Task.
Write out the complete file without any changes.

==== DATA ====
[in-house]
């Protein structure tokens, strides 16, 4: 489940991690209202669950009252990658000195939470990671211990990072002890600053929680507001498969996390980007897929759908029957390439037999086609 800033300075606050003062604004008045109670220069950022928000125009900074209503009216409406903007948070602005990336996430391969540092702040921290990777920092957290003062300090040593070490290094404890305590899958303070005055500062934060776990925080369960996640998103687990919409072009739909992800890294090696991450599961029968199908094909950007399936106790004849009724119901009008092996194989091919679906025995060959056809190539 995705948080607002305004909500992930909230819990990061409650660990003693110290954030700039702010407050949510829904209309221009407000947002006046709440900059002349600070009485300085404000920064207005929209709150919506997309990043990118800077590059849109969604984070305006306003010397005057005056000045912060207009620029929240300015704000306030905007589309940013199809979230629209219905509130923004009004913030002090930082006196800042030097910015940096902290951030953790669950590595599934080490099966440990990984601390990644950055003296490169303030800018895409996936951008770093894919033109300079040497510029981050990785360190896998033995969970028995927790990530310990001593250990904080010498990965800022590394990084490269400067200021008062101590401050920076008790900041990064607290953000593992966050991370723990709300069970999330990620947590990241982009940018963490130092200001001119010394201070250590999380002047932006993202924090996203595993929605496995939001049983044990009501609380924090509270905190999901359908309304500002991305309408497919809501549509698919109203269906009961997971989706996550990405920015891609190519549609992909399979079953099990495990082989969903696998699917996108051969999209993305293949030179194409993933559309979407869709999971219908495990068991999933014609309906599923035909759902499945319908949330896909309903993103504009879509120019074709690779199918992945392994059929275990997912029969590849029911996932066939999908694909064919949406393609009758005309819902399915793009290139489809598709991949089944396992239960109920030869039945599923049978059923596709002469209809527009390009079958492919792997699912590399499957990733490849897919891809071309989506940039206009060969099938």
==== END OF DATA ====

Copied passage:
[in-house]
């Protein structure tokens, strides 16, 4: 489940991690209202669950009252990658000195939470990671211990990072002890600053929680507001498969996390980007897929759908029957390439037999086609 800033300075606050003062604004008045109670220069950022928000125009900074209503009216409406903007948070602005990336996430391969540092702040921290990777920092957290003062300090040593070490290094404890305590899958303070005055500062934060776990925080369960996640998103687990919409072009739909992800890294090696991450599961029968199908094909950007399936106790004849009724119901009008092996194989091919679906025995060959056809190539 995705948080607002305004909500992930909230819990990061409650660990003693110290954030700039702010407050949510829904209309221009407000947002006046709440900059002349600070009485300085404000920064207005929209709150919506997309990043990118800077590059849109969604984070305006306003010397005057005056000045912060207009620029929240300015704000306030905007589309940013199809979230629209219905509130923004009004913030002090930082006196800042030097910015940096902290951030953790669950590595599934080490099966440990990984601390990644950055003296490169303030800018895409996936951008770093894919033109300079040497510029981050990785360190896998033995969970028995927790990530310990001593250990904080010498990965800022590394990084490269400067200021008062101590401050920076008790900041990064607290953000593992966050991370723990709300069970999330990620947590990241982009940018963490130092200001001119010394201070250590999380002047932006993202924090996203595993929605496995939001049983044990009501609380924090509270905190999901359908309304500002991305309408497919809501549509698919109203269906009961997971989706996550990405920015891609190519549609992909399979079953099990495990082989969903696998699917996108051969999209993305293949030179194409993933559309979407869709999971219908495990068991999933014609309906599923035909759902499945319908949330896909309903993103504009879509120019074709690779199918992945392994059929275990997912029969590849029911996932066939999908694909064919949406393609009758005309819902399915793009290139489809598709991949089944396992239960109920030869039945599923049978059923596709002469209809527009390009079958492919792997699912590399499957990733490849897919891809071309989506940039206009060969099938």